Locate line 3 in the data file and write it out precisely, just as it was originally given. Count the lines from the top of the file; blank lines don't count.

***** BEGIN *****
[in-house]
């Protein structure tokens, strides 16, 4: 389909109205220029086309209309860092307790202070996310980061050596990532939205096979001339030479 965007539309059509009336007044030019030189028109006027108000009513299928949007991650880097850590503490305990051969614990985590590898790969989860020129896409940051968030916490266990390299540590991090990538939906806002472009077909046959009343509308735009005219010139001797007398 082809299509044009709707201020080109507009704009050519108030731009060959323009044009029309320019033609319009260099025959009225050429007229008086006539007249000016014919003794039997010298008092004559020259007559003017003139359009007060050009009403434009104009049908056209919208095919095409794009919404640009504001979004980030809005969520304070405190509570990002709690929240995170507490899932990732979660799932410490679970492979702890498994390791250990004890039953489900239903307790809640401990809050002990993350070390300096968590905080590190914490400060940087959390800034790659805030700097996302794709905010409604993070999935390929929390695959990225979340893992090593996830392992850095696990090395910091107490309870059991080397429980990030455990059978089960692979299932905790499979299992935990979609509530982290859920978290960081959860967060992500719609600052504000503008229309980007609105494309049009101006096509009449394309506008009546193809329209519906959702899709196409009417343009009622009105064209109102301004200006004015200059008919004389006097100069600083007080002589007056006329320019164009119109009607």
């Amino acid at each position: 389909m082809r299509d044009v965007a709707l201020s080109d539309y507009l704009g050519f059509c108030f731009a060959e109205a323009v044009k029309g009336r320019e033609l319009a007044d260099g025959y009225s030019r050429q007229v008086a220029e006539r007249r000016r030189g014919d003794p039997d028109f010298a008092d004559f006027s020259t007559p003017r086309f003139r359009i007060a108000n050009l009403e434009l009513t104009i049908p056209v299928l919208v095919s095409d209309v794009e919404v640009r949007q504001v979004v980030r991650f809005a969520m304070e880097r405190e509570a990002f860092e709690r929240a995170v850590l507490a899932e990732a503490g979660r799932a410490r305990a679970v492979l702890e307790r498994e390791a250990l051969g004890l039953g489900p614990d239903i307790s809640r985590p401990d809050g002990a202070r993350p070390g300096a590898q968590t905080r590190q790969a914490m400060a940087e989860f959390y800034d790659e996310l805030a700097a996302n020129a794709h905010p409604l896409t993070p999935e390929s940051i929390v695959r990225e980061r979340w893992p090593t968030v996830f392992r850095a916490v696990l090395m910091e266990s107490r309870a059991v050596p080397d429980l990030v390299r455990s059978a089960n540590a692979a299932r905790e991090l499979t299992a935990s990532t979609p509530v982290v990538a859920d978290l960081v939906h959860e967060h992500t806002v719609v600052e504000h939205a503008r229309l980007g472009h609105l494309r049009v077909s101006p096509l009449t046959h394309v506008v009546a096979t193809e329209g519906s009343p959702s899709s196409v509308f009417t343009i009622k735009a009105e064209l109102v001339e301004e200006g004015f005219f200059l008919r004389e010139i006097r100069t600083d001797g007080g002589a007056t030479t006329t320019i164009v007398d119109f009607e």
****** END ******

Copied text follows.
């Amino acid at each position: 389909m082809r299509d044009v965007a709707l201020s080109d539309y507009l704009g050519f059509c108030f731009a060959e109205a323009v044009k029309g009336r320019e033609l319009a007044d260099g025959y009225s030019r050429q007229v008086a220029e006539r007249r000016r030189g014919d003794p039997d028109f010298a008092d004559f006027s020259t007559p003017r086309f003139r359009i007060a108000n050009l009403e434009l009513t104009i049908p056209v299928l919208v095919s095409d209309v794009e919404v640009r949007q504001v979004v980030r991650f809005a969520m304070e880097r405190e509570a990002f860092e709690r929240a995170v850590l507490a899932e990732a503490g979660r799932a410490r305990a679970v492979l702890e307790r498994e390791a250990l051969g004890l039953g489900p614990d239903i307790s809640r985590p401990d809050g002990a202070r993350p070390g300096a590898q968590t905080r590190q790969a914490m400060a940087e989860f959390y800034d790659e996310l805030a700097a996302n020129a794709h905010p409604l896409t993070p999935e390929s940051i929390v695959r990225e980061r979340w893992p090593t968030v996830f392992r850095a916490v696990l090395m910091e266990s107490r309870a059991v050596p080397d429980l990030v390299r455990s059978a089960n540590a692979a299932r905790e991090l499979t299992a935990s990532t979609p509530v982290v990538a859920d978290l960081v939906h959860e967060h992500t806002v719609v600052e504000h939205a503008r229309l980007g472009h609105l494309r049009v077909s101006p096509l009449t046959h394309v506008v009546a096979t193809e329209g519906s009343p959702s899709s196409v509308f009417t343009i009622k735009a009105e064209l109102v001339e301004e200006g004015f005219f200059l008919r004389e010139i006097r100069t600083d001797g007080g002589a007056t030479t006329t320019i164009v007398d119109f009607e």